Training in the field
"Great," she said. "It's that keen, hungry spirit that we really need in education at the mo' - you go for it!"
"Wow," I thought. "She's really into the idea. I'll apply for a few courses, start mapping out my future, work on my vision for educational reform. I'll be a good senior manager - I won't let the power go to my head. I'll be tough as required, but I'll still keep the common touch." Now it seems that every problem that comes my way is somehow deemed to be "good for me" - character building, useful, all part of my professional development. This shift in expectation also happens to have coincided with my termus horribilis - the one where everything that could go wrong has gone wrong, leaving me growling and shaking and cursing like a fishwife.
Yes, I understand that the best way to learn is through diving head first into the thick of it all and just ploughing on - I'm constantly telling trainee teachers that books and lectures cannot begin to replace the reality of the classroom in terms of skills development. But surely the benefits of gaining "field experience" are only benefits if your sanity remains intact? Mine is now questionable. Perhaps it's an omen, a warning call, telling me that my latent desires to control the world are going to give me more annoyance than I would actually like in my life.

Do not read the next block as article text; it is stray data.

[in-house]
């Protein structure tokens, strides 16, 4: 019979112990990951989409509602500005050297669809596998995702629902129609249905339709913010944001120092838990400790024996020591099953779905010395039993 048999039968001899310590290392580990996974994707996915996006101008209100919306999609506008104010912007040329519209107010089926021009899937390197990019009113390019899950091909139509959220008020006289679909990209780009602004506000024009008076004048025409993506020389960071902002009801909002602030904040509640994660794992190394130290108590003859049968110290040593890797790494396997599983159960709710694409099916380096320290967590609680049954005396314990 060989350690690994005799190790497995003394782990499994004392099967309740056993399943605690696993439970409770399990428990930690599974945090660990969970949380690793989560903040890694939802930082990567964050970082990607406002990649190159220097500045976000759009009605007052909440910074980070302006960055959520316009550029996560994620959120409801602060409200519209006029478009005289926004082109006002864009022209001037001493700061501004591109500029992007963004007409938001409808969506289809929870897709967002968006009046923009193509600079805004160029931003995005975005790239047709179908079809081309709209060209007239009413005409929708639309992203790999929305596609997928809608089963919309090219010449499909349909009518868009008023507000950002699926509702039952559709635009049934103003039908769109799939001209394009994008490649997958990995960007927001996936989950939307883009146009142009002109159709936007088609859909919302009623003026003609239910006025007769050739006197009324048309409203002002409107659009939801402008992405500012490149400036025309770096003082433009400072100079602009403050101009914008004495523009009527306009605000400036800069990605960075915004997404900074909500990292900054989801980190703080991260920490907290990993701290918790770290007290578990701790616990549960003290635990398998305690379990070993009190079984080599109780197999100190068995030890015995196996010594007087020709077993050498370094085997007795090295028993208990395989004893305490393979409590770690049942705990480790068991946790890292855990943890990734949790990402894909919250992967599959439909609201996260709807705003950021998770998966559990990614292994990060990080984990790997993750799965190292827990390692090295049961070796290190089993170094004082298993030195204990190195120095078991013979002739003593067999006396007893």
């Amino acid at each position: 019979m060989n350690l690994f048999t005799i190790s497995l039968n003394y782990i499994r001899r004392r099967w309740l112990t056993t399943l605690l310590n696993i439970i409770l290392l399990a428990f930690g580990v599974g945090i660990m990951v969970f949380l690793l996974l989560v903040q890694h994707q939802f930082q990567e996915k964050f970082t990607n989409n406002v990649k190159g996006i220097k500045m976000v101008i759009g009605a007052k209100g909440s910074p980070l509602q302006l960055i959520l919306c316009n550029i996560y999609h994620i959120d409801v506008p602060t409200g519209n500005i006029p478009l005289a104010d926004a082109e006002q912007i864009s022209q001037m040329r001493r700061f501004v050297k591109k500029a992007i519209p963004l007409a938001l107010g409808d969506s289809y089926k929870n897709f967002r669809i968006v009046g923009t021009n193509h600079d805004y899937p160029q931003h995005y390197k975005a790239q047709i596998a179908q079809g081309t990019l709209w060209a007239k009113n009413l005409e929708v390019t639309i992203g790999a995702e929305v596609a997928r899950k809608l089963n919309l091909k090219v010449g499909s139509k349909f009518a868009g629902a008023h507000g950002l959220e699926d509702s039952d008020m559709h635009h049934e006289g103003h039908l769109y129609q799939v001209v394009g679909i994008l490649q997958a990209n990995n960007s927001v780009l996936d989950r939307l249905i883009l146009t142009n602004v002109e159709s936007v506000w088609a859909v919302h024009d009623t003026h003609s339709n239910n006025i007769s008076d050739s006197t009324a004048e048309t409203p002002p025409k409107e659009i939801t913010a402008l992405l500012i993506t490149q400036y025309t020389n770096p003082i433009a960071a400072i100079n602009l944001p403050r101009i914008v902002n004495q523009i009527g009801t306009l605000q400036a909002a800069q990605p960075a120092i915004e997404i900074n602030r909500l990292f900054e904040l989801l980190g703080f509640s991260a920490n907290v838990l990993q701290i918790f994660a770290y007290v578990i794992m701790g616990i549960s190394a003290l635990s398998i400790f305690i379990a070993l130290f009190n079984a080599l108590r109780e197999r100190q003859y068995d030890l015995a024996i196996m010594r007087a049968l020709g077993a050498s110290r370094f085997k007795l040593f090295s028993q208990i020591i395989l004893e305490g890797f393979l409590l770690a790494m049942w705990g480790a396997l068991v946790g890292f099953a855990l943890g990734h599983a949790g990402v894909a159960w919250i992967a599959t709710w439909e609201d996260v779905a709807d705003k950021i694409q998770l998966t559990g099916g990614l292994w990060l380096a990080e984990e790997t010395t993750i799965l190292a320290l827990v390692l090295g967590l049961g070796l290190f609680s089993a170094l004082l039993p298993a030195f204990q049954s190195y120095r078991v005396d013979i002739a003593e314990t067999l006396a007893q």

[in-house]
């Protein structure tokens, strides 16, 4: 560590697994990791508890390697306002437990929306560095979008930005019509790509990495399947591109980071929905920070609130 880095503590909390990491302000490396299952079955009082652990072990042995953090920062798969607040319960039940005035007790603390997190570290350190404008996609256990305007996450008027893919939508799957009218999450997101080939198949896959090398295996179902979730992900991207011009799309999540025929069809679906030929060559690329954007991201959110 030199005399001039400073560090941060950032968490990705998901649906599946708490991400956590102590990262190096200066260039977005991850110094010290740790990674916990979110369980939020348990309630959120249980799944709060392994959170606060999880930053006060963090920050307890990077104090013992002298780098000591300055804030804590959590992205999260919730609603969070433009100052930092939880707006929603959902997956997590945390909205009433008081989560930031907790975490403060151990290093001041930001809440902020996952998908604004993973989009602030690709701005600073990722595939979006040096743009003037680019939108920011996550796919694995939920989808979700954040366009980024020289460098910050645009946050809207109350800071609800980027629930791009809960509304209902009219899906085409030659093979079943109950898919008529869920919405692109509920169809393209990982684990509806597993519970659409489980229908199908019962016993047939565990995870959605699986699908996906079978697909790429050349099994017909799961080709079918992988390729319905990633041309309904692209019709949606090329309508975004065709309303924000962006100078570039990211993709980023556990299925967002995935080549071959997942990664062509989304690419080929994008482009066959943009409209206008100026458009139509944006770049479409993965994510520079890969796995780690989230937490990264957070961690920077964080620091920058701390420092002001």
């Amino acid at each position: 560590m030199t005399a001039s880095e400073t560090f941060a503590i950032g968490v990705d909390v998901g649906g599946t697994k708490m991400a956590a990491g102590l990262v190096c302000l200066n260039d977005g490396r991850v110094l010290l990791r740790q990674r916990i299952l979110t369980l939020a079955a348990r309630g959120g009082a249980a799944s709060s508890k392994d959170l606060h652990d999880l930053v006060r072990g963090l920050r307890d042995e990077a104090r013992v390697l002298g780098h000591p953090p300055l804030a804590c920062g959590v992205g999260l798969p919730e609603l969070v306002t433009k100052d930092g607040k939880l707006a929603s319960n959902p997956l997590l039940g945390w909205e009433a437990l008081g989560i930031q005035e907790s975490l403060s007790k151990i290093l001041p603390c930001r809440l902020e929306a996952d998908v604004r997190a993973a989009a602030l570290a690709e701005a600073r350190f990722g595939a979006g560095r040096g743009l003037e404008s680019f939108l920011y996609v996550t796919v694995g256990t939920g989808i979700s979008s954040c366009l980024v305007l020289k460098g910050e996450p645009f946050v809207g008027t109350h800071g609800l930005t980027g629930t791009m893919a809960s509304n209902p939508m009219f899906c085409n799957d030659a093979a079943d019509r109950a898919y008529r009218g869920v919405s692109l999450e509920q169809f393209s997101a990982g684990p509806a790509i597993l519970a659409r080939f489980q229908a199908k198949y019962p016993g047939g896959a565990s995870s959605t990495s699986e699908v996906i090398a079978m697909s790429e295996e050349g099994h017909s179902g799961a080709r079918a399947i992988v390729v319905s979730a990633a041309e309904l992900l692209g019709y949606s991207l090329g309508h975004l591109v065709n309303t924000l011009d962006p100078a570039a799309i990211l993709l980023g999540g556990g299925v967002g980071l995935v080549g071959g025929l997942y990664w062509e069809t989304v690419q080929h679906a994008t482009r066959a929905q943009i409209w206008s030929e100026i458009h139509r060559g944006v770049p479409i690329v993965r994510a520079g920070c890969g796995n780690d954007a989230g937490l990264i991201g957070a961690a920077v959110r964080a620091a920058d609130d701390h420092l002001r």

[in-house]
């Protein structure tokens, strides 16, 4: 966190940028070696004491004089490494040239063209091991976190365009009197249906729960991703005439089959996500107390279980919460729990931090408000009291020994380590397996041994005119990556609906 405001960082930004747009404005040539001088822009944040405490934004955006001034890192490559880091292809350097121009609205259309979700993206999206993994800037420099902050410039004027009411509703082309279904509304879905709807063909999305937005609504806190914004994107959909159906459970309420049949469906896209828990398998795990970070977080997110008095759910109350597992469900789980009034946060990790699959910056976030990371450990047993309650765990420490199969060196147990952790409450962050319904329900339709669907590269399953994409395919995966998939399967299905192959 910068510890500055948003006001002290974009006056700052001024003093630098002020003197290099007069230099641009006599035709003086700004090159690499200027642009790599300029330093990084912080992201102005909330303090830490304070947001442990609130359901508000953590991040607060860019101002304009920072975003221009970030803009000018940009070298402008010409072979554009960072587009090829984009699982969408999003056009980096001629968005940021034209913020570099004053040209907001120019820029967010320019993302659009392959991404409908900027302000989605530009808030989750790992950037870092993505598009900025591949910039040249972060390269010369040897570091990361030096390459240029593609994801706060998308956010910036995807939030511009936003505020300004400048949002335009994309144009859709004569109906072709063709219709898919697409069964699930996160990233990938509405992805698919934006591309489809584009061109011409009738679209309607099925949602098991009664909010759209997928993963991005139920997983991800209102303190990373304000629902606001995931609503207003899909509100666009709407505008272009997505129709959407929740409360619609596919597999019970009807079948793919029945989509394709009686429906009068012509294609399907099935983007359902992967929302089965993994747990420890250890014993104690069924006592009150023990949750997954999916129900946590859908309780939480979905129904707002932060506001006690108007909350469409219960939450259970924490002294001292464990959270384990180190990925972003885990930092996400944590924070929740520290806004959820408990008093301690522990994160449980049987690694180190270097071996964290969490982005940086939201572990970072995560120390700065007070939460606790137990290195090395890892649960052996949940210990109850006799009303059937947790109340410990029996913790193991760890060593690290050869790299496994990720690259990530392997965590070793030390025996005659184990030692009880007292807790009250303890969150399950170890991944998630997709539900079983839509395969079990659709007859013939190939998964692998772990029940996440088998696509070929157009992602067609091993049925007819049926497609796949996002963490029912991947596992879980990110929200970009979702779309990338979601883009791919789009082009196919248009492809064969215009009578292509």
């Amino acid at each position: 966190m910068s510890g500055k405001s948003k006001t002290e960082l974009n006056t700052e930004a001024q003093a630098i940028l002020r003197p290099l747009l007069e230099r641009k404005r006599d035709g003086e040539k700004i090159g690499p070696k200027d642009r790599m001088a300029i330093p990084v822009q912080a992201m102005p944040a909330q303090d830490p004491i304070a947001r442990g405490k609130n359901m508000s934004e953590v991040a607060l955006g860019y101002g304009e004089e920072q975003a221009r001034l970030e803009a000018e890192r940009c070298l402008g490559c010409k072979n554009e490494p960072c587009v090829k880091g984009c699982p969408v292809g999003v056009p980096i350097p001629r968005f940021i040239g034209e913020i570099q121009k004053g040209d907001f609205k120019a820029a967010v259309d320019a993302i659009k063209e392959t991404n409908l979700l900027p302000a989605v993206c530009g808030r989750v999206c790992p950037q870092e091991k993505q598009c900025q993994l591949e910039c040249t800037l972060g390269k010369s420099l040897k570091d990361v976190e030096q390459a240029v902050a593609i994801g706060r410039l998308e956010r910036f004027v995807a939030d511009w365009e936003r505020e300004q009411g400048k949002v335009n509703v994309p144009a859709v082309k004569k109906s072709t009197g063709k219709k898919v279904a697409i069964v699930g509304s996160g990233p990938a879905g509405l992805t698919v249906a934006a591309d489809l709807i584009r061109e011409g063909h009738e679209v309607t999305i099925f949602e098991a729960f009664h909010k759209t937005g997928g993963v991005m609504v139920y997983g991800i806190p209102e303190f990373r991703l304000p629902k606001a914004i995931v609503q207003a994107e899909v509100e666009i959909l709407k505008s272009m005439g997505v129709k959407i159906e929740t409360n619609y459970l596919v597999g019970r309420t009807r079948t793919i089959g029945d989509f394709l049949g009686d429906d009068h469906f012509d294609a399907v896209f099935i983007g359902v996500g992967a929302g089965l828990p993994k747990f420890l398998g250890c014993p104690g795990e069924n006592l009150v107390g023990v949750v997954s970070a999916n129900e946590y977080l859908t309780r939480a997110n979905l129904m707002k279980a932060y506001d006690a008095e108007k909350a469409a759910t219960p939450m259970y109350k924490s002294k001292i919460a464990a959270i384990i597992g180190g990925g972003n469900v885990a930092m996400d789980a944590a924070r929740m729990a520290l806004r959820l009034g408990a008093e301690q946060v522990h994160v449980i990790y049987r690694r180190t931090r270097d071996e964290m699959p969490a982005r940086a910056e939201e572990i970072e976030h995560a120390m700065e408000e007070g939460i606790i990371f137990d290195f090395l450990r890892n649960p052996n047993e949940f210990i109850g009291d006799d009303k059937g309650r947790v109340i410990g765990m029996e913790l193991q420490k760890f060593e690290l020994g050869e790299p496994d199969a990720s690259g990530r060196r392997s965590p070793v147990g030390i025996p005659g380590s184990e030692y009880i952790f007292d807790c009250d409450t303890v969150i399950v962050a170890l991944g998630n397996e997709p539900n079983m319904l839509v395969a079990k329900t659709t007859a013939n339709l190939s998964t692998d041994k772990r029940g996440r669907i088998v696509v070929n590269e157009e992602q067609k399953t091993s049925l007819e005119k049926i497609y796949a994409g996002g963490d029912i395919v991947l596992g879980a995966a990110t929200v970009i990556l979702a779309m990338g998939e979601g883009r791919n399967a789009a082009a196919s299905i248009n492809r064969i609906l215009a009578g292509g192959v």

Maybe I'll retract my ambition, stay where I am. At least at the moment I still have the use of my fallback phrase: "Don't blame me - I'm just a middle manager. I don't have any real power."
Louisa Leaman, Behaviour co-ordinator at a London school.